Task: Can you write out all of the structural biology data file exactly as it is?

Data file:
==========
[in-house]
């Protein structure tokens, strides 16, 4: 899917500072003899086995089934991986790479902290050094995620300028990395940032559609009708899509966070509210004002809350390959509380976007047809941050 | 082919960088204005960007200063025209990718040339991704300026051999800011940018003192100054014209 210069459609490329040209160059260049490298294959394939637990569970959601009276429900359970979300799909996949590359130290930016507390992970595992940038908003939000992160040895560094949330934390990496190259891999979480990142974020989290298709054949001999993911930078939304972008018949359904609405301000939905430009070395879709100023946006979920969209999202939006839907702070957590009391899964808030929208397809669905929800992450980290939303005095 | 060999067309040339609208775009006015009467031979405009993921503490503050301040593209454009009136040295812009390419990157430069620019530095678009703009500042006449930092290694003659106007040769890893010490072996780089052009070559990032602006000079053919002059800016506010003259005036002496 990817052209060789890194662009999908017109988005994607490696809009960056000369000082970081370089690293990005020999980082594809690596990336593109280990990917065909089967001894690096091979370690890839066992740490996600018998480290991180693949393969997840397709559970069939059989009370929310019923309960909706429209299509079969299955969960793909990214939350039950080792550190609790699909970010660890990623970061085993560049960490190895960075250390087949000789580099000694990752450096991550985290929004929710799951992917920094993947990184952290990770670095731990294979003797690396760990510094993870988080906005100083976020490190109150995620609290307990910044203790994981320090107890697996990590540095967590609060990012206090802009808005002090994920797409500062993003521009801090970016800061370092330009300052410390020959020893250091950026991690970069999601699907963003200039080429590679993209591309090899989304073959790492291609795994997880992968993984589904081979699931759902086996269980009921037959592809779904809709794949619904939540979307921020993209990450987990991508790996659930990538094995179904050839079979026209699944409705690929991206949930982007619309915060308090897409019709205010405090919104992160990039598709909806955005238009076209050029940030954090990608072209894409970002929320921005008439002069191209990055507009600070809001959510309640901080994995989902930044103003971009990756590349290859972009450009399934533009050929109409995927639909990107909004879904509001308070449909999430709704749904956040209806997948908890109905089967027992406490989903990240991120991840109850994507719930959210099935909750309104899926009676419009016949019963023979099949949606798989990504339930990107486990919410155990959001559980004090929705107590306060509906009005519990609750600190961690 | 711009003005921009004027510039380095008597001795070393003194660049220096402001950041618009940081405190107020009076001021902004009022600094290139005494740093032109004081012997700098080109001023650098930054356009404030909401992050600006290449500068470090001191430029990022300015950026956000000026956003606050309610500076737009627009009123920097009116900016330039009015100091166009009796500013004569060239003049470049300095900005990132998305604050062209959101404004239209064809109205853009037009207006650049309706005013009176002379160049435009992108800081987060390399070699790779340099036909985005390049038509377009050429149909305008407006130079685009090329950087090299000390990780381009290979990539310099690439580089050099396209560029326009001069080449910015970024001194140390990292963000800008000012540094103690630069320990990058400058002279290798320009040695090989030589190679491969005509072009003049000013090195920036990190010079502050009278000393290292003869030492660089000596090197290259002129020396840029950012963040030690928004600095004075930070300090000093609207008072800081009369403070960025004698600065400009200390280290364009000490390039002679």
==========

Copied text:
[in-house]
């Protein structure tokens, strides 16, 4: 899917500072003899086995089934991986790479902290050094995620300028990395940032559609009708899509966070509210004002809350390959509380976007047809941050 | 082919960088204005960007200063025209990718040339991704300026051999800011940018003192100054014209 210069459609490329040209160059260049490298294959394939637990569970959601009276429900359970979300799909996949590359130290930016507390992970595992940038908003939000992160040895560094949330934390990496190259891999979480990142974020989290298709054949001999993911930078939304972008018949359904609405301000939905430009070395879709100023946006979920969209999202939006839907702070957590009391899964808030929208397809669905929800992450980290939303005095 | 060999067309040339609208775009006015009467031979405009993921503490503050301040593209454009009136040295812009390419990157430069620019530095678009703009500042006449930092290694003659106007040769890893010490072996780089052009070559990032602006000079053919002059800016506010003259005036002496 990817052209060789890194662009999908017109988005994607490696809009960056000369000082970081370089690293990005020999980082594809690596990336593109280990990917065909089967001894690096091979370690890839066992740490996600018998480290991180693949393969997840397709559970069939059989009370929310019923309960909706429209299509079969299955969960793909990214939350039950080792550190609790699909970010660890990623970061085993560049960490190895960075250390087949000789580099000694990752450096991550985290929004929710799951992917920094993947990184952290990770670095731990294979003797690396760990510094993870988080906005100083976020490190109150995620609290307990910044203790994981320090107890697996990590540095967590609060990012206090802009808005002090994920797409500062993003521009801090970016800061370092330009300052410390020959020893250091950026991690970069999601699907963003200039080429590679993209591309090899989304073959790492291609795994997880992968993984589904081979699931759902086996269980009921037959592809779904809709794949619904939540979307921020993209990450987990991508790996659930990538094995179904050839079979026209699944409705690929991206949930982007619309915060308090897409019709205010405090919104992160990039598709909806955005238009076209050029940030954090990608072209894409970002929320921005008439002069191209990055507009600070809001959510309640901080994995989902930044103003971009990756590349290859972009450009399934533009050929109409995927639909990107909004879904509001308070449909999430709704749904956040209806997948908890109905089967027992406490989903990240991120991840109850994507719930959210099935909750309104899926009676419009016949019963023979099949949606798989990504339930990107486990919410155990959001559980004090929705107590306060509906009005519990609750600190961690 | 711009003005921009004027510039380095008597001795070393003194660049220096402001950041618009940081405190107020009076001021902004009022600094290139005494740093032109004081012997700098080109001023650098930054356009404030909401992050600006290449500068470090001191430029990022300015950026956000000026956003606050309610500076737009627009009123920097009116900016330039009015100091166009009796500013004569060239003049470049300095900005990132998305604050062209959101404004239209064809109205853009037009207006650049309706005013009176002379160049435009992108800081987060390399070699790779340099036909985005390049038509377009050429149909305008407006130079685009090329950087090299000390990780381009290979990539310099690439580089050099396209560029326009001069080449910015970024001194140390990292963000800008000012540094103690630069320990990058400058002279290798320009040695090989030589190679491969005509072009003049000013090195920036990190010079502050009278000393290292003869030492660089000596090197290259002129020396840029950012963040030690928004600095004075930070300090000093609207008072800081009369403070960025004698600065400009200390280290364009000490390039002679």